Fed to the Dogs: Wednesday of the 18th Week in Ordinary Time

Matthew 15:21-28

There are times in the gospel when Jesus says something that makes us ask, “Did he really just say that?” For example, his mother came to see him and what does he do but turn to his disciples and say, Who is my mother? (Matthew 12:48). Then there is the time he said, If your right eye causes you to sin, tear it out and throw it away (Matthew 5:29). Today is yet another, as he says to a woman pleading for help, It is not right to take the food of the children and throw it to the dogs (Matthew 15:26).

Did he really just say that?

Well, yes. The question is, what did he mean? To answer that, we have to know more about the context.

To begin with, Jesus withdrew to the region of Tyre and Sidon (Matthew 15:21), pagan lands. We might wonder why he went there but I think it was for two reasons: First, as the Catechism tells us, Christ comes to meet every human being (CCC 2560); he wants none lost but all brought to knowledge of him. Second, he has just sparred with the Pharisees about what truly defiles a person, teaching them that it is not what goes into the mouth that matters but what comes out of it (Matthew 15:1-20); that is, vice or virtue. Where better to demonstrate that than pagan territory for, by implication, the Gentiles are not defiled (as the Hebrews assumed) because of who they are; to the contrary, there may be great virtue among them. He has come to see.

The Canaanite woman does not disappoint. She too has come to see – to see Him – and on finding him shows the faith to call him Lord and the love to pray on behalf of her child: Have pity on me, Lord, Son of David! My daughter is tormented by a demon (Matthew 15:22). She doesn’t know it but the Holy Spirit is moving within her, making her as St. Augustine once said, “a beggar before God” (CCC 2559).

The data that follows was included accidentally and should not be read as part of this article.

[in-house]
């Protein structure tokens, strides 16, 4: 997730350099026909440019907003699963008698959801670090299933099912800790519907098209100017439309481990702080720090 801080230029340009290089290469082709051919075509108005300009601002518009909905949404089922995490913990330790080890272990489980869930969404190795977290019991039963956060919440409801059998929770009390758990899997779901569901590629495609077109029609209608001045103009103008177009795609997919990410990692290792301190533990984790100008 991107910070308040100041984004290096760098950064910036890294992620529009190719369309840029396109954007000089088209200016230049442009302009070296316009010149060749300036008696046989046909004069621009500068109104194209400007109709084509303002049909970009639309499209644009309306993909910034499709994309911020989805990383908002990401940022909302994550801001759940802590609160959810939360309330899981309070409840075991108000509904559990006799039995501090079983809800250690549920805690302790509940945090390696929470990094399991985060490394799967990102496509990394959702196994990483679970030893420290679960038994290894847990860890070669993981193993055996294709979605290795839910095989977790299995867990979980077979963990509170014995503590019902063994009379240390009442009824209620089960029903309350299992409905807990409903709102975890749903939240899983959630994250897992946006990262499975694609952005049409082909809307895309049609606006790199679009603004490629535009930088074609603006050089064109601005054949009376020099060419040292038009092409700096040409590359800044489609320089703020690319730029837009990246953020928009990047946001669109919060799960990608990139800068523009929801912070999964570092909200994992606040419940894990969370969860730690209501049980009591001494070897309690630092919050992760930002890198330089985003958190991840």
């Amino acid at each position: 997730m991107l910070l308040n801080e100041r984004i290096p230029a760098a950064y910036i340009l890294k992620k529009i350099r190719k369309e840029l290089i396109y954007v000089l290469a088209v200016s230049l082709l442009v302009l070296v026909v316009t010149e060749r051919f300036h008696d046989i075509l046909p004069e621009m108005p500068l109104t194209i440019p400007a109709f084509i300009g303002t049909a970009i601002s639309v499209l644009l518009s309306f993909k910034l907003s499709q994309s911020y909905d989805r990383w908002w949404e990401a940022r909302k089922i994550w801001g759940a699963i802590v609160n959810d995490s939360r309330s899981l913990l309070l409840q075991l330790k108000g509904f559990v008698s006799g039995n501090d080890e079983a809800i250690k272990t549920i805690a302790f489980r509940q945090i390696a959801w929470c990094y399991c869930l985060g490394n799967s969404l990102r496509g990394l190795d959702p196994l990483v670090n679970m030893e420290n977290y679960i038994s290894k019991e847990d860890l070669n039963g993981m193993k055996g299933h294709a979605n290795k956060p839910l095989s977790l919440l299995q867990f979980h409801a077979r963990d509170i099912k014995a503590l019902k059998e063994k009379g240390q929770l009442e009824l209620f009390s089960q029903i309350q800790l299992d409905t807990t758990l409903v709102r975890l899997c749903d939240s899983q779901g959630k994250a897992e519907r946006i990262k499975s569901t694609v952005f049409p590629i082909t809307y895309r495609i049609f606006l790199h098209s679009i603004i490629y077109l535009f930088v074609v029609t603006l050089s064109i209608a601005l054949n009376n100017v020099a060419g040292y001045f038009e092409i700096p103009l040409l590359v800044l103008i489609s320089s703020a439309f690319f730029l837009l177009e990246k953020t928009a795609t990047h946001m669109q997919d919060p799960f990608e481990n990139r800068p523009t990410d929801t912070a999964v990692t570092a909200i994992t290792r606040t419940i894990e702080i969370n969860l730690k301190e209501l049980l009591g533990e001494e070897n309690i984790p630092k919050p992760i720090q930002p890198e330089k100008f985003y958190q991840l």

And a persistent beggar! Three times she is rebuffed. First when Jesus does not answer her (Matthew 15:23), again when he says, I was sent only to the lost sheep of the house of Israel (Matthew 15:24). Anyone less persevering might have gone away but the Holy Spirit prompts her to move closer, now to the piety of doing him homage and pleading, Lord, help me.(Matthew 15:25). If it is help that comes it is of a mysterious sort, coming in the third rebuff, the now brief but infamous parable, It is not right to take the food of the children and throw it to the dogs (Matthew 15:26).

Before we get to the term “dogs,” consider the word “food.” Its literal translation is “bread.” In reality, Jesus is the Living Bread; in the parable, he is referring to himself. As for “dogs,” it is true that Hebrews compared people to dogs or called them dogs to imply they were either of very low status (e.g., 2 Kings 8:13; Exodus 22:31; Deuteronomy 23:18; 2 Samuel 3:8; Proverbs 26:11; Ecclesiastes 9:4; 2 Samuel 9:8; 1 Samuel 24:14) or evil (Philemon 3:2; Revelation 22:15). And although Christ softened the term by changing it to puppy or house dog, it was still in no way complimentary. However, taken as a whole, Christ is challenging her by way of parable to ask herself, “Jesus is the bread, Israel are the children; where do I belong? How am I fed?”

Her answer is inspired: Please, Lord, for even the dogs eat the scraps that fall from the table of their masters (Matthew 15:27). Not only does she say nothing about the term ‘puppies,’ she humbly puts herself in the dog’s place yet proposes an ending to his parable that allows everyone to partake in Christ, Jew or Gentile, each in their own place. The Holy Spirit has enlightened her mind with the gift of understanding; she has begun to see that the answer to her prayer, to all prayer, means uniting her will with the will of Christ, which as we said above is that none be lost but all come to knowledge of God, who is love.

Thus, through this faithful woman’s inspired reply to his challenge, Christ has vindicated his argument to the Pharisees that the things that come out of the mouth come from the heart (Matthew 15:18), in her case humility, perseverance, love, and understanding. These are as he said the key to “great faith” (Matthew 15:28) and they only happen when we allow the Holy Spirit to work within us, slowly but surely uniting our will to the perfect will of God.

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